During the Cobra Civil War between Serpentor and a fake Cobra Commander, Croc Master sided with the former and after the United States decided to send in the G.I. Joes to help Serpentor (no, seriously), he created a path for them through the swamp. His ultimate fate was not a good one. After the civil war ended (his side lost) and the real Cobra Commander returned, Croc Master was tossed into a freighter along with the fake CC, the real one's son (now there's a story!), and a few others, which in turn was buried under a collapsed volcano. No idea what exactly he did to incur Cobra Commander's wrath, unless it was the civil war thing, but damn, he really pissed him off!

It's disappointing that I never got all the cool accessories that came with my handed down Croc Master, especially the pet crocodile! The newest version of his toy though looks even cooler.

Look at all that stuff!

Thursday, October 20, 2011

Epic Mass Effect fan art by Patryk Olejniczak

Patryk Olejniczak is an amazing artist and his Mass Effect 3 artwork is the tops. Of the three below, the first one is my favorite.
Miranda Lawson.

Mordin Solus.

Thane Krios.
You can check out the rest here.

Wednesday, October 19, 2011

Goodbye, sweet Clown Prince: Mark Hamill says ado to the Joker

Mark Hamill was the voice of the Joker for a long time - nearly twenty years total - but all good things must come to an end and so he's officially retired as the Clown Prince of Crime. Last year, he stated his intention to retire after voicing the character for Batman: Arkham City and with that done with, he's keeping his word and moving on. More than Romero, Nicholson, or even Ledger, Mark Hamill was my Joker. I grew up watching Batman: The Animated Series and I automatically compare all subsequent Jokers to that incarnation and always give the nod to Hamill's. The funny thing is, I didn't even know that the same guy who played Luke Skywalker was also doing the voice for Joker until several years ago. It wasn't until the late 90s that I finally got a chance to watch Star Wars (I had seen parts of it before, but never the entire Original Trilogy) and back then, I didn't pay attention to the names of voice actors, so I never made the connection. I'll miss that voice.

(h/t ComicsAlliance)

And on that day, arguments everywhere were forever rendered invalid: Harrison Ford playing a video game

Specifically, Uncharted 3. The video is footage taken for a commercial that will air in Japan and not America. Talk about being cheated! Oh, and possible spoilers alert.

(h/t Topless Robot)

Amazing faux-70s era Fantastic Four art is amazing

Stephanie Sans
This was a variant cover for Amazing Spider-Man #667 in honor of the Fantastic Four's 50th anniversary. Holy smokes, does it ever look good! Yowza!

(h/t ComicsAlliance)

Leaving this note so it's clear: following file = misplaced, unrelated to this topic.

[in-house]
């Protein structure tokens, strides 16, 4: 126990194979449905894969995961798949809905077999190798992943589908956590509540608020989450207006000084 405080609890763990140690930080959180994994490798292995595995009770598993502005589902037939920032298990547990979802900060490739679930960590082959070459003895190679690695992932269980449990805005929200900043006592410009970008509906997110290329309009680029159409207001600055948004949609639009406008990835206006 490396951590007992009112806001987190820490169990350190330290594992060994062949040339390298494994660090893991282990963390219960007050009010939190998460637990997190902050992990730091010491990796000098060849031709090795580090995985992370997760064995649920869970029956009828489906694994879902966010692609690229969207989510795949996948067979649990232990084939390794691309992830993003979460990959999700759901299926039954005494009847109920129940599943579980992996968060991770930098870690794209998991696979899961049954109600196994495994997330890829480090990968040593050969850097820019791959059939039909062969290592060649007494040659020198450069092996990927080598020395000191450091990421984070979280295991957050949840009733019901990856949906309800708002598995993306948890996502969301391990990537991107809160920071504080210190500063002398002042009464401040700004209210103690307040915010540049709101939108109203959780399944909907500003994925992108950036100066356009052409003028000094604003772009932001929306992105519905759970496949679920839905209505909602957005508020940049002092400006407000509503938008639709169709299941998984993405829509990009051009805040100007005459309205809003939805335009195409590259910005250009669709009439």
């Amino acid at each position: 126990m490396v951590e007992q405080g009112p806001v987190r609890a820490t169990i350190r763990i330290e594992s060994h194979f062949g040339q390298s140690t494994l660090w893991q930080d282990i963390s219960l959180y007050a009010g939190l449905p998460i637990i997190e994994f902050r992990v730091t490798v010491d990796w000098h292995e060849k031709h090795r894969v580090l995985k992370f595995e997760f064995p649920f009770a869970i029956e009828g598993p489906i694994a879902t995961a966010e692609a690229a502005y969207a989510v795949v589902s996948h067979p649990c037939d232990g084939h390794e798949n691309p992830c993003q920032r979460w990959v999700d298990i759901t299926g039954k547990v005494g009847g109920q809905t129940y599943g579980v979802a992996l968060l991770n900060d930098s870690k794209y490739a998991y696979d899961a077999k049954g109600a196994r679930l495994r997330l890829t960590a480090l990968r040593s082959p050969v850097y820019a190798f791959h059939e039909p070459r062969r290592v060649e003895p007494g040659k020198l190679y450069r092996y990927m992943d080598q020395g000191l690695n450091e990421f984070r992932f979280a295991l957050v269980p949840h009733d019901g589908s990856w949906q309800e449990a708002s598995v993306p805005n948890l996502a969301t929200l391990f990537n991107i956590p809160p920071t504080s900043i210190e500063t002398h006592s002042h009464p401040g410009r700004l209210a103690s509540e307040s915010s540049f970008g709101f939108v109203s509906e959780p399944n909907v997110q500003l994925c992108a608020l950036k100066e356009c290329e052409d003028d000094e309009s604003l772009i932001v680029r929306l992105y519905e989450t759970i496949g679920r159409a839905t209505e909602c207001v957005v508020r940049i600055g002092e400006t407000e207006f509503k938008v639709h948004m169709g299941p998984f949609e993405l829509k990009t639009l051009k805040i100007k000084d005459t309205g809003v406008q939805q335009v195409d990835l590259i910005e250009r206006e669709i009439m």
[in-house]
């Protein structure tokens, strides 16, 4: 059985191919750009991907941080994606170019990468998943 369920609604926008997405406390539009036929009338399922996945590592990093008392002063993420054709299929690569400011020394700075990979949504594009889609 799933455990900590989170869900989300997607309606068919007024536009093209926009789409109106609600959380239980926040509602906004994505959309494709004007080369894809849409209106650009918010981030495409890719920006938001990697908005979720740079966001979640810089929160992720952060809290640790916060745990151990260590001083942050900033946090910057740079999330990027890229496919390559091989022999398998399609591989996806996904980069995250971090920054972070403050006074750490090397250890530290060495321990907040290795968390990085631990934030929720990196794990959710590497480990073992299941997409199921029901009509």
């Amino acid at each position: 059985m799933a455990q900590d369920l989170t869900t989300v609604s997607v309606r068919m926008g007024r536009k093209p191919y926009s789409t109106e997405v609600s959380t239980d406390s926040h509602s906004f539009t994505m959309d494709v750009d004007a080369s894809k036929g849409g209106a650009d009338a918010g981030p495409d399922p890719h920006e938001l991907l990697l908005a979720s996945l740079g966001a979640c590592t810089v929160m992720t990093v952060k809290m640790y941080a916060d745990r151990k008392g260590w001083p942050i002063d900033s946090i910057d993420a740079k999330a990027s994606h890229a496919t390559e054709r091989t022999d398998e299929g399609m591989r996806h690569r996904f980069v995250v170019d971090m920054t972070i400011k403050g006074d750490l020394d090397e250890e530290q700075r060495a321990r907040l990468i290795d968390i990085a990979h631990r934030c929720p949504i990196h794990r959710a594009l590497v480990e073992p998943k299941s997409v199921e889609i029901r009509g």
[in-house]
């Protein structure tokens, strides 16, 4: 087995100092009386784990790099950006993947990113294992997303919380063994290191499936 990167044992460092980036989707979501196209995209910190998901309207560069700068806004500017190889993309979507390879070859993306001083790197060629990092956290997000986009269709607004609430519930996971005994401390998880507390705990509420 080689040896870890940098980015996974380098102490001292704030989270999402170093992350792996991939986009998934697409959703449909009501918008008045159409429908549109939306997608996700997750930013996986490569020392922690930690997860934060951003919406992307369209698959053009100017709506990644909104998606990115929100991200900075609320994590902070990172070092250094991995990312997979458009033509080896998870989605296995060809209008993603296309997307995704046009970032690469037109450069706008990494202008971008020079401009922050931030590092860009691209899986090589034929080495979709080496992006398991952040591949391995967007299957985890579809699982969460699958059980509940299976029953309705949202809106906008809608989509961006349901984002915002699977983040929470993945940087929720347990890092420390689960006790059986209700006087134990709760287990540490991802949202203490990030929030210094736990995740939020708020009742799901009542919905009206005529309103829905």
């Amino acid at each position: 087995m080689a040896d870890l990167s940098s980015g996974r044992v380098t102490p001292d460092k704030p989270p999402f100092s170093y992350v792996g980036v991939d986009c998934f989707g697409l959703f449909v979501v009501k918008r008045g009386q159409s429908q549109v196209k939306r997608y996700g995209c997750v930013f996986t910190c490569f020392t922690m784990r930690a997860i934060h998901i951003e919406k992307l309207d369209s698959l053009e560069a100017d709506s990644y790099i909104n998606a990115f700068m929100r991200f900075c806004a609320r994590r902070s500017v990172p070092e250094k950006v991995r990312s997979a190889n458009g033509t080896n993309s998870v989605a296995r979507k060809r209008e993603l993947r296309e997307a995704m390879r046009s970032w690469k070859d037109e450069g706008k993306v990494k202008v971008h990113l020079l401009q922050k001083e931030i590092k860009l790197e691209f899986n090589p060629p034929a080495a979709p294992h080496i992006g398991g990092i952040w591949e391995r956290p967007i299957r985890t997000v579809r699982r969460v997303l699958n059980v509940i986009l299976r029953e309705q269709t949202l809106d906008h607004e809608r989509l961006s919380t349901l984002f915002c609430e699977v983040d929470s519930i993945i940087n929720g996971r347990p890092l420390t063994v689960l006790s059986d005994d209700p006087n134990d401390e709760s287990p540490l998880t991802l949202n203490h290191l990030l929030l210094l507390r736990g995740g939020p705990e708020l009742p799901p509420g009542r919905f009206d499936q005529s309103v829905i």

I just nerdgasmed hard at this Legion of Super-Heroes 12 pack

Action Figure Times
Now I just need about $180!

(h/t Bronze Age Babies)

Batman and Space Ghost, like peanut butter and chocolate

From last week's episode of The Brave and The Bold, which I unfortunately keep missing. Doubly unfortunate is that the show isn't coming back for another season. Anyway, I really dug this team-up because I used to watch Space Ghost all the time back when I was growing up in the late 80s and 90s. I watched as much Hanna-Barbera as Loony Tunes/Merry Melodies and Disney. The fact that hardly any of Alex Toth's creations besides Birdman and Space Ghost have gotten new shows is a travesty. Even then, Harvey Birdman and Space Ghost: Coast to Coast were both parodies and not original shows. At the very least, there needs to be a new Space Ghost though. Hop to it, Cartoon Network.

Sorry, we're CLOSED


Tuesday, October 18, 2011

Luke Skywalker is the 99 percent

Crazed Women and Bearded Intellectuals

What every girl wants to hear, Allons-y!

Excuse Me, Deer
(h/t TheTardis via Nerd Approved)

Awesome X-Men artwork by Fabio Moon

Flickr - 10paezinhos
Cyclops and Phoenix's last stand from the epic Dark Phoenix Saga.

Fabio Moon's blog.

Nerd Music - Faunts: M4 Part II (Mass Effect OST)

I really liked this song when I heard it at the end of Mass Effect. It gave the game an epic blockbuster movie feel with the credits rolling to it. Enjoy.

Quiz: Real 80s Show or not?

This came across my dash on Tumblr the other day and I've been meaning to post it here, but kept forgetting. Mental Floss has a nice quiz where you have to determine whether eleven TV shows from the 80s are real or made up. I took it and got six right. The ones I missed were surprising. Have at it and if you want, post your results in the comments.

The Timber Wolf from BattleTech

BattleTech Wiki
For when you absolutely, positively gotta kick somebody's ass.

Of Troopers and Vipers

The blue helmets, the black masks, the red Cobra symbol on their chests. These are the cannon fodder...I mean Troopers of Cobra. Troopers have been around since the beginning, acting as the equivalent of redshirts and background characters in the G.I. Joe comics and cartoons. In the former, they're made up of mercenaries, criminals, and whoever else attracted to Cobra for money. Considering that Cobra was a terrorist organization, it seems odd that they'd have an organized military force, but then again, we're talking about an organization headquartered on it's own island and led by a psychotic who wears a helmet with a highly reflective face plate, so common sense does not apply here. On the plus side, Cobra did have enough foresight to give these guys some cross-training, requiring each one to be at least competent at two different things. The only really notable member of the Cobra Troopers was Scar-Face, who appeared in some of the early comics. He assisted the higher-ups in their plans and was ultimately killed when the terrorist organization attacked and destroyed the PITT, G.I. Joe's secret base.